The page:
For on him the Father, God, has set his seal.”

So they said to him,

“What can we do to accomplish the works of God?”

Jesus answered and said to them,

“This is the work of God, that you believe in the one he sent.”

So they said to him,

“What sign can you do, that we may see and believe in you?

What can you do?

Our ancestors ate manna in the desert, as it is written:

He gave them bread from heaven to eat.?

So Jesus said to them,

“Amen, amen, I say to you,

it was not Moses who gave the bread from heaven;

my Father gives you the true bread from heaven.

For the bread of God is that which comes down from heaven

and gives life to the world.”

So they said to him,

“Sir, give us this bread always.”

Jesus said to them,

“I am the bread of life;

whoever comes to me will never hunger,

and whoever believes in me will never thirst.”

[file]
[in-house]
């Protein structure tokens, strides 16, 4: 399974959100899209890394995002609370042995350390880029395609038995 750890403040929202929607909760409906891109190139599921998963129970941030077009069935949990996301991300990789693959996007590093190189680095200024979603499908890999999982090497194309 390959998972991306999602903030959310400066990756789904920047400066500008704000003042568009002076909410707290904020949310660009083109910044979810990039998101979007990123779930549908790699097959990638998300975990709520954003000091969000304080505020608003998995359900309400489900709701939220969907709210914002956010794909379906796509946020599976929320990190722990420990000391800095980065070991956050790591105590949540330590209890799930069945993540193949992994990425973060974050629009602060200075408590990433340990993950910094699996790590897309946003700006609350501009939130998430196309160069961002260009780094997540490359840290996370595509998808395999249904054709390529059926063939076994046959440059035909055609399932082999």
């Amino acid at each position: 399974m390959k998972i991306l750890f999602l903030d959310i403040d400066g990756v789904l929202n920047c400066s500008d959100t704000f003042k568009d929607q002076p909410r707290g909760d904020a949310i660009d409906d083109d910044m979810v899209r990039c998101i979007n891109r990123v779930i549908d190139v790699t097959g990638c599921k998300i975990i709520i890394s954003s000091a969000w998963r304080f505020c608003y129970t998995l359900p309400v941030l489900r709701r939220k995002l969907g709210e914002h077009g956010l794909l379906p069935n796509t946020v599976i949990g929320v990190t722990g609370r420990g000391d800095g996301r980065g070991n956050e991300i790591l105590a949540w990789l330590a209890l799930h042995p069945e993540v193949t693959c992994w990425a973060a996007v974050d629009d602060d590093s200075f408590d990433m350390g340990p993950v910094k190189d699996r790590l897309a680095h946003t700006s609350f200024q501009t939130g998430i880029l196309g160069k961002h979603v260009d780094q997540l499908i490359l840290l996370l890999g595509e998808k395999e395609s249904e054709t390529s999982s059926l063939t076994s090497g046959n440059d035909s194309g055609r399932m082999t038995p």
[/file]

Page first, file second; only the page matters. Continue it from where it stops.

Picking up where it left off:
The multiplication of the loaves which fed five thousand men was bound to recall to the minds of the multitude the bread from heaven which God had given to their ancestors in the desert. That it should do so was Christ’s secondary intention in working the miracle; his first intention was to feed those hungry people. Next day when the crowds gathered around him again in Capernaum, hoping for another free meal rather than looking for religious instruction, he openly accused them of their worldliness. While they knew and admitted that he was the second Moses, the prophet from God (see last Sunday’s gospel), and while they had heard him speak frequently of the new kingdom of God (see Mk. 5), their thoughts were still entirely worldly. The politically-minded wanted him to throw out the Romans and set up a new kingdom of David; the others were content with all the material benefits he could give them at the moment. Things spiritual and the everlasting life were far from their thoughts.